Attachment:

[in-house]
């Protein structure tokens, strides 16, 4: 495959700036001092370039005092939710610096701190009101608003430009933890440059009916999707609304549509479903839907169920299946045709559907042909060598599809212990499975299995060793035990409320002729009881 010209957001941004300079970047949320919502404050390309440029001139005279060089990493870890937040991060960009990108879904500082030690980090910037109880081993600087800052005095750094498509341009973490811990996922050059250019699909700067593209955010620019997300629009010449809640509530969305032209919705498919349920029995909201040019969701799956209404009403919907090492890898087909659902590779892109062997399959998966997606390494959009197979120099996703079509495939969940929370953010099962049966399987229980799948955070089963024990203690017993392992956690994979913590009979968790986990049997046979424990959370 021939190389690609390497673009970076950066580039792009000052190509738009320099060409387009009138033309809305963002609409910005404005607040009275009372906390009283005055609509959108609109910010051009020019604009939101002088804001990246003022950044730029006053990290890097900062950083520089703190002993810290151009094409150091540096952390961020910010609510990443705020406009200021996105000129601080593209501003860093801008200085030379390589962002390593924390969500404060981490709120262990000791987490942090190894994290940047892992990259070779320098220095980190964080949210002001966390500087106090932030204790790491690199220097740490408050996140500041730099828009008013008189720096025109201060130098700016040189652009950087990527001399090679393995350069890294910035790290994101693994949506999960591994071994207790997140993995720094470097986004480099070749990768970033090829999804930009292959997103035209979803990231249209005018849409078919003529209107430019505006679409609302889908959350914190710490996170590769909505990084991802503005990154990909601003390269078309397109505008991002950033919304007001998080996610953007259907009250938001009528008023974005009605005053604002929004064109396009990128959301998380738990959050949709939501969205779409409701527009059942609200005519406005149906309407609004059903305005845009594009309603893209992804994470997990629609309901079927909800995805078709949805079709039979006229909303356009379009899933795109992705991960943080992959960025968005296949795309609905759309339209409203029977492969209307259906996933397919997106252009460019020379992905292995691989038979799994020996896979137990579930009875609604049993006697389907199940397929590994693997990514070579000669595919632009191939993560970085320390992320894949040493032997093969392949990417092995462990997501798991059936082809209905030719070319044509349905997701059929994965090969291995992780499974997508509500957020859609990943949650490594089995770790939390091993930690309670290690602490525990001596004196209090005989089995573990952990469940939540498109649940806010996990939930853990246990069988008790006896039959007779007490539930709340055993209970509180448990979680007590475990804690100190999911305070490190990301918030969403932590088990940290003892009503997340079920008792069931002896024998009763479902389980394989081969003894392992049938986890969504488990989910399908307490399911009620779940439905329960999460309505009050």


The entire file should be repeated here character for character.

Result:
[in-house]
């Protein structure tokens, strides 16, 4: 495959700036001092370039005092939710610096701190009101608003430009933890440059009916999707609304549509479903839907169920299946045709559907042909060598599809212990499975299995060793035990409320002729009881 010209957001941004300079970047949320919502404050390309440029001139005279060089990493870890937040991060960009990108879904500082030690980090910037109880081993600087800052005095750094498509341009973490811990996922050059250019699909700067593209955010620019997300629009010449809640509530969305032209919705498919349920029995909201040019969701799956209404009403919907090492890898087909659902590779892109062997399959998966997606390494959009197979120099996703079509495939969940929370953010099962049966399987229980799948955070089963024990203690017993392992956690994979913590009979968790986990049997046979424990959370 021939190389690609390497673009970076950066580039792009000052190509738009320099060409387009009138033309809305963002609409910005404005607040009275009372906390009283005055609509959108609109910010051009020019604009939101002088804001990246003022950044730029006053990290890097900062950083520089703190002993810290151009094409150091540096952390961020910010609510990443705020406009200021996105000129601080593209501003860093801008200085030379390589962002390593924390969500404060981490709120262990000791987490942090190894994290940047892992990259070779320098220095980190964080949210002001966390500087106090932030204790790491690199220097740490408050996140500041730099828009008013008189720096025109201060130098700016040189652009950087990527001399090679393995350069890294910035790290994101693994949506999960591994071994207790997140993995720094470097986004480099070749990768970033090829999804930009292959997103035209979803990231249209005018849409078919003529209107430019505006679409609302889908959350914190710490996170590769909505990084991802503005990154990909601003390269078309397109505008991002950033919304007001998080996610953007259907009250938001009528008023974005009605005053604002929004064109396009990128959301998380738990959050949709939501969205779409409701527009059942609200005519406005149906309407609004059903305005845009594009309603893209992804994470997990629609309901079927909800995805078709949805079709039979006229909303356009379009899933795109992705991960943080992959960025968005296949795309609905759309339209409203029977492969209307259906996933397919997106252009460019020379992905292995691989038979799994020996896979137990579930009875609604049993006697389907199940397929590994693997990514070579000669595919632009191939993560970085320390992320894949040493032997093969392949990417092995462990997501798991059936082809209905030719070319044509349905997701059929994965090969291995992780499974997508509500957020859609990943949650490594089995770790939390091993930690309670290690602490525990001596004196209090005989089995573990952990469940939540498109649940806010996990939930853990246990069988008790006896039959007779007490539930709340055993209970509180448990979680007590475990804690100190999911305070490190990301918030969403932590088990940290003892009503997340079920008792069931002896024998009763479902389980394989081969003894392992049938986890969504488990989910399908307490399911009620779940439905329960999460309505009050």